In the realm of emotional bookkeeping, there is literally no number of doughnuts that equals the cost of picking up the check at a waterfront restaurant.
The first in a series called I’m Not Finished: A Personal Encyclopedia Gluttonica.
My maternal grandfather, Carl Pilbeam, remarried when I was almost three years old. I have but one fleeting memory of that afternoon: a group of us under a huge shade tree in front of Grandpa’s farmhouse, outside Victor, in upstate New York. What I do remember, in much more vivid scraps, is a summer night outdoors at the same farm right around that time, a few glaring spotlights, clanging, laughing, and the smell of smoke. I remember it was a clam roast because it was the only clam roast my family has ever had. And because clams at a clam roast are incredibly delicious.
I knew my grandfather as a man of constants until he died at the age of 97. The only incident I ever saw him lose his temper over had to do with a game of gin rummy. He was incurably sociable, a Rotarian and Friday Fish-Fry guy, and incapable of traveling anywhere without running into someone who recognized his heavy-set frame topped with a Napa cap on his bald head. He was an eater, big hungry country boy division, who specialized in ice cream, fruit pies, and the type of doughnut called a fried cake. When Grandpa went to buy doughnuts in the morning, so the family catechism went, one dozen were for the family and one dozen were for Grandpa’s drive home in the truck.
The other constant was that Grandpa Pilbeam was a comfortable retiree. That relative affluence was, in fact, the result of an almost tectonic shift in his life, one that occurred during the earliest years of my life. Within a short period, he was widowed, remarried, and he sold nearly all of his 80 acres to a race-track company new to the Finger Lakes region. That sale transformed the life of a man born the ninth of twelve children, who had an eighth-grade education, and who spent most of his life working multiple jobs on small farms and as a machinist until he somehow bought a chunk of land with the then-unelectrified farmhouse my mother would grow up in. You might say that the sale afforded him, for the first time in his life, the pleasures of having a life-style. It included a small motorboat and many, many senior bus-tour trips.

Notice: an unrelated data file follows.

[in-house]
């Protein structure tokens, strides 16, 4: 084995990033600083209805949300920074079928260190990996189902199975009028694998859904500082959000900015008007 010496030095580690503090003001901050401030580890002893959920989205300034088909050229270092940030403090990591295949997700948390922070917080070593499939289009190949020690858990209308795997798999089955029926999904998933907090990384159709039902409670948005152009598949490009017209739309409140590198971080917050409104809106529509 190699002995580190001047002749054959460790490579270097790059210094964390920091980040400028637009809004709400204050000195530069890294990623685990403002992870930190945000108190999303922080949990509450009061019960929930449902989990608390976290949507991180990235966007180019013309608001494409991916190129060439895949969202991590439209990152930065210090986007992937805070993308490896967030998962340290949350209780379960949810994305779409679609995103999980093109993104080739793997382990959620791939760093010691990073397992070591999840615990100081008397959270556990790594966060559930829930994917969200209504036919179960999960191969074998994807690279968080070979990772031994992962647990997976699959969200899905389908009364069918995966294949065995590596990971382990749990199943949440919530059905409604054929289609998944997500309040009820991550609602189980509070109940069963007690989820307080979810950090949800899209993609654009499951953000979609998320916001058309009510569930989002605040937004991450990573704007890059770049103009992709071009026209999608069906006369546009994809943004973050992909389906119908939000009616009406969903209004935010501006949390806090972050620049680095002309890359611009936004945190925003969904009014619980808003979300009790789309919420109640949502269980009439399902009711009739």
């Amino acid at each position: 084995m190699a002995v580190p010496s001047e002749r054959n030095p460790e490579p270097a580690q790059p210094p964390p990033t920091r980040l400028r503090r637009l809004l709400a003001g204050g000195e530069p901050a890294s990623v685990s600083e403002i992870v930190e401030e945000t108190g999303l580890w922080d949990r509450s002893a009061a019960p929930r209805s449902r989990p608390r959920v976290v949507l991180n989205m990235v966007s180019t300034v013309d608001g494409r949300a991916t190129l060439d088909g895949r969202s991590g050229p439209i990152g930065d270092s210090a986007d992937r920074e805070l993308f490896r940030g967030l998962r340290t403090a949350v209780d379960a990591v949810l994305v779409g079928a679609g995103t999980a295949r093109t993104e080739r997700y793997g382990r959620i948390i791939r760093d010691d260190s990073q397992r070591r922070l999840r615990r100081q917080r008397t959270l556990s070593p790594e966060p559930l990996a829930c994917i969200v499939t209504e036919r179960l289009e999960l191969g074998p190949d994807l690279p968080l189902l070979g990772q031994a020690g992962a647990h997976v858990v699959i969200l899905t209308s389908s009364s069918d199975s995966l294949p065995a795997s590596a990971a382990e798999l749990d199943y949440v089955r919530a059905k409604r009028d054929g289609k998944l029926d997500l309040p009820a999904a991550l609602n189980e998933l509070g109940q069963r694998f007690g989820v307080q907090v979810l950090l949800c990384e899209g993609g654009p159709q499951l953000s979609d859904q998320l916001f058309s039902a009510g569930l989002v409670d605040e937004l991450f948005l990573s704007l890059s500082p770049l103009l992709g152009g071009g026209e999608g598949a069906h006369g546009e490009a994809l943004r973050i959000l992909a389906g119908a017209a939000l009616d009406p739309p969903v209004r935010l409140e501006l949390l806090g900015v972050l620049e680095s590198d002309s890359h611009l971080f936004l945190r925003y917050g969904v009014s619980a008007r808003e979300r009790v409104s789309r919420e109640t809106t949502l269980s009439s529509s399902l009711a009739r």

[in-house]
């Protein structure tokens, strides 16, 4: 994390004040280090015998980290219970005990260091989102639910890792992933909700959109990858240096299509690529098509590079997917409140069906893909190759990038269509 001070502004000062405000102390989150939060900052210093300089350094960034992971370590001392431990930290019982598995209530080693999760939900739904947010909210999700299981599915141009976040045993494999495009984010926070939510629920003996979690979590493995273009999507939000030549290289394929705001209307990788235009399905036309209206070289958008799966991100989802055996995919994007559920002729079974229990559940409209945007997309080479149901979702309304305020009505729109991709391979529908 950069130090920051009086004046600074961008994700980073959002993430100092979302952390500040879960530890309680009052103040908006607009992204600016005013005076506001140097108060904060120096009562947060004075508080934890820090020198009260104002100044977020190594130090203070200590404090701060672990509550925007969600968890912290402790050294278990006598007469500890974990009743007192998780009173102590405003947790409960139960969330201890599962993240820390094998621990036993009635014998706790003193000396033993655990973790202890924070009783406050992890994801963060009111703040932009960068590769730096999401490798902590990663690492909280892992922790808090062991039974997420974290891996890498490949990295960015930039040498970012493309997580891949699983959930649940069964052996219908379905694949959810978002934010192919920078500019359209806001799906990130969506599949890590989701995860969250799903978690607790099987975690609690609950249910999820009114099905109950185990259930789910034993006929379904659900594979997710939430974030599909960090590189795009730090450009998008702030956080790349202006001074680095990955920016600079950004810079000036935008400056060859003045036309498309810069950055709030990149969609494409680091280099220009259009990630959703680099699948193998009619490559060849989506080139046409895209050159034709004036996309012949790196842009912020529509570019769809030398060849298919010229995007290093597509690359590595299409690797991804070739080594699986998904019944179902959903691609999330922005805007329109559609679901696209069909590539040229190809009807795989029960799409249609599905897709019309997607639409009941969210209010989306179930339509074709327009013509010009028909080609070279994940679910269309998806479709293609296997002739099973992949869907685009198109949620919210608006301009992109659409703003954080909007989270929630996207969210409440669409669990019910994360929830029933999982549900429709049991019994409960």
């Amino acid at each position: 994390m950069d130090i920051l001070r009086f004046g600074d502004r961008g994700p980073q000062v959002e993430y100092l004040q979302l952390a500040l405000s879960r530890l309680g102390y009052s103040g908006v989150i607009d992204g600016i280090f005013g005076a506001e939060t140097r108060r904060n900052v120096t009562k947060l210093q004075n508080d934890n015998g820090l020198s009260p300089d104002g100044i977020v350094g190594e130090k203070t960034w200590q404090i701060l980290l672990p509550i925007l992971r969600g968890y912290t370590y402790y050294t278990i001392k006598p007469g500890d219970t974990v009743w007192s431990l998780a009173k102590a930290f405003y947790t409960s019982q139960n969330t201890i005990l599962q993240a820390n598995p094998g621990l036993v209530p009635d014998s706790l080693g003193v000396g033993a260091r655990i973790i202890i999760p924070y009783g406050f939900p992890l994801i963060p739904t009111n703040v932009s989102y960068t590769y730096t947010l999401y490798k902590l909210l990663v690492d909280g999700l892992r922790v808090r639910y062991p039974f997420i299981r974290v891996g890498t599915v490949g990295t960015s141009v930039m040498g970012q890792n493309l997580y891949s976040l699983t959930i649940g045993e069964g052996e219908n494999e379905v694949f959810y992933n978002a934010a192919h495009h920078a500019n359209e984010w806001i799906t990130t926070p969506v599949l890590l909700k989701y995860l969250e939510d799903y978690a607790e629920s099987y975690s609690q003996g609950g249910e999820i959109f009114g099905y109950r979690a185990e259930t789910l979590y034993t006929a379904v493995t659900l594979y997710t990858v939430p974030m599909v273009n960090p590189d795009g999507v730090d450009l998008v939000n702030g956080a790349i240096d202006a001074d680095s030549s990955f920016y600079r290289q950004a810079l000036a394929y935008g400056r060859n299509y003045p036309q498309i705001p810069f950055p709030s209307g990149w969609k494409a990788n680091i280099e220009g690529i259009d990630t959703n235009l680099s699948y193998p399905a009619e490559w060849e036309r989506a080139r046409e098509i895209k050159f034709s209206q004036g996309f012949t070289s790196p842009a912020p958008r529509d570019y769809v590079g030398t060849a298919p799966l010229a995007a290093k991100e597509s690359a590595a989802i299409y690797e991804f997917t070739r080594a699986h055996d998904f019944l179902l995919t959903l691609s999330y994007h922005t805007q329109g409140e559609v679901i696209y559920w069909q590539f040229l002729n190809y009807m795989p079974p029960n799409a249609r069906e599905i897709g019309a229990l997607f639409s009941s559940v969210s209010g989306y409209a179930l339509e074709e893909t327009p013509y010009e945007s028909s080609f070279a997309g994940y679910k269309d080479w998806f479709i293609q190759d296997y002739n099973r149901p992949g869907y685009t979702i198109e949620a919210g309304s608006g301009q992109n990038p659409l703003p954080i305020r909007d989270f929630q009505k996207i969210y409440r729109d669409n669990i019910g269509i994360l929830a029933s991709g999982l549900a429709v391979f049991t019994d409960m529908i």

The sale, a shrewd enough business deal, may have transformed his life but it didn’t transform the man. My grandfather stayed frugal even as the money allowed him to express his native hospitality. And it certainly fed his love of good eating. When I recall his face – calm, expectant — it is invariably positioned behind a large roast.
What I’m trying to say is this: The sale didn’t turn him into a guy who throws a lobster bake and is nonchalant about extra people showing up. Shellfish was another thing, altogether, from a Sunday ham. Or a Friday fish-fry, for that matter. In the realm of emotional bookkeeping, there is literally no number of doughnuts that equals the cost of picking up the check at a waterfront restaurant. Shellfish – clams, oysters, shrimp, crab, and the big mac-daddy of them all, lobster – were what rich people ate. Grandpa Pilbeam had some money but that didn’t make him anything but momentarily not-poor.
Shellfish function as a dandy dividing line between classes. Families like mine were indeed generous with the serving spoon and if someone “went away hungry” it was a disgrace to the person wielding the spoon. But my Grandpa also raised my mother, who continues to this day to carefully count out everybody’s shrimp in their holiday shrimp cocktail to make sure we all get the same number. It absolutely defies logic because any one of us could absorb the cost of a true shrimp toot, a spree of shrimp, a wild and madcap caution-to-the-shrimp-wind-er – but it feels wrong. It would feel wrong to say you’ve had enough shrimp. When you’ve really had enough shellfish, what is there left to want?
But Grandpa Pilbeam did indeed host a clam roast one summer night. It happened. I have to presume he got a deal on all those bushels of clams from a fellow Rotarian or maybe some city fellow from the racetrack was trying to grease the skids with melted butter in hopes of getting those last few acres. It doesn’t matter. It’s a pleasing mystery. A fragment of memory, just a taste. It was night and it was starry, someone leaned down and fed me a bit of buttery and smoke and salt, and later there would be ice cream, and all I wanted after that first taste was more.